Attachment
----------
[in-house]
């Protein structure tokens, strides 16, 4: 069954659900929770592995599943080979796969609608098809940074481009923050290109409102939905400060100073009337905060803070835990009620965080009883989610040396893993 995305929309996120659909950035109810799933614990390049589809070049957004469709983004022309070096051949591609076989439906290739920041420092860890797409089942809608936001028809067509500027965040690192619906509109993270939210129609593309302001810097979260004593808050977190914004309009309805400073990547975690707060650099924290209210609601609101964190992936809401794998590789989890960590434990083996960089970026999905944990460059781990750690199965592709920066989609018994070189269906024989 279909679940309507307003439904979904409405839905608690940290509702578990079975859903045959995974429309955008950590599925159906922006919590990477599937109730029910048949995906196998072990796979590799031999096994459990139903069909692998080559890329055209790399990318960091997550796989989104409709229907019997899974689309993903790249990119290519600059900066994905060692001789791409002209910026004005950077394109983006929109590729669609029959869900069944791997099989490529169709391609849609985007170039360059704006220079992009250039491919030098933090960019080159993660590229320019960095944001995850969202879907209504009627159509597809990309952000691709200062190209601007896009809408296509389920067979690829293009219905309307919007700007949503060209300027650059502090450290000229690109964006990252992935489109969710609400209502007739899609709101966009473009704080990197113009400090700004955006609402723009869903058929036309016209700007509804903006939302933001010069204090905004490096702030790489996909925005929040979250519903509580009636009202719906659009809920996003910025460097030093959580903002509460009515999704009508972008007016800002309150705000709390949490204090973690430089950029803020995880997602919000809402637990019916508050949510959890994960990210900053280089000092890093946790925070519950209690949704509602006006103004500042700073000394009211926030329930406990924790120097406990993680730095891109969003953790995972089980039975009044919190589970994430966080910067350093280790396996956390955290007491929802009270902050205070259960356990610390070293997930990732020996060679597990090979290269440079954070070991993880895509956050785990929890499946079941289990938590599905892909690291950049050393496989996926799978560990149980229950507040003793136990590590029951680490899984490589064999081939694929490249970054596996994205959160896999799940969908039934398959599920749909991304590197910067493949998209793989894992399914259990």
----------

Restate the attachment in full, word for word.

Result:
[in-house]
């Protein structure tokens, strides 16, 4: 069954659900929770592995599943080979796969609608098809940074481009923050290109409102939905400060100073009337905060803070835990009620965080009883989610040396893993 995305929309996120659909950035109810799933614990390049589809070049957004469709983004022309070096051949591609076989439906290739920041420092860890797409089942809608936001028809067509500027965040690192619906509109993270939210129609593309302001810097979260004593808050977190914004309009309805400073990547975690707060650099924290209210609601609101964190992936809401794998590789989890960590434990083996960089970026999905944990460059781990750690199965592709920066989609018994070189269906024989 279909679940309507307003439904979904409405839905608690940290509702578990079975859903045959995974429309955008950590599925159906922006919590990477599937109730029910048949995906196998072990796979590799031999096994459990139903069909692998080559890329055209790399990318960091997550796989989104409709229907019997899974689309993903790249990119290519600059900066994905060692001789791409002209910026004005950077394109983006929109590729669609029959869900069944791997099989490529169709391609849609985007170039360059704006220079992009250039491919030098933090960019080159993660590229320019960095944001995850969202879907209504009627159509597809990309952000691709200062190209601007896009809408296509389920067979690829293009219905309307919007700007949503060209300027650059502090450290000229690109964006990252992935489109969710609400209502007739899609709101966009473009704080990197113009400090700004955006609402723009869903058929036309016209700007509804903006939302933001010069204090905004490096702030790489996909925005929040979250519903509580009636009202719906659009809920996003910025460097030093959580903002509460009515999704009508972008007016800002309150705000709390949490204090973690430089950029803020995880997602919000809402637990019916508050949510959890994960990210900053280089000092890093946790925070519950209690949704509602006006103004500042700073000394009211926030329930406990924790120097406990993680730095891109969003953790995972089980039975009044919190589970994430966080910067350093280790396996956390955290007491929802009270902050205070259960356990610390070293997930990732020996060679597990090979290269440079954070070991993880895509956050785990929890499946079941289990938590599905892909690291950049050393496989996926799978560990149980229950507040003793136990590590029951680490899984490589064999081939694929490249970054596996994205959160896999799940969908039934398959599920749909991304590197910067493949998209793989894992399914259990």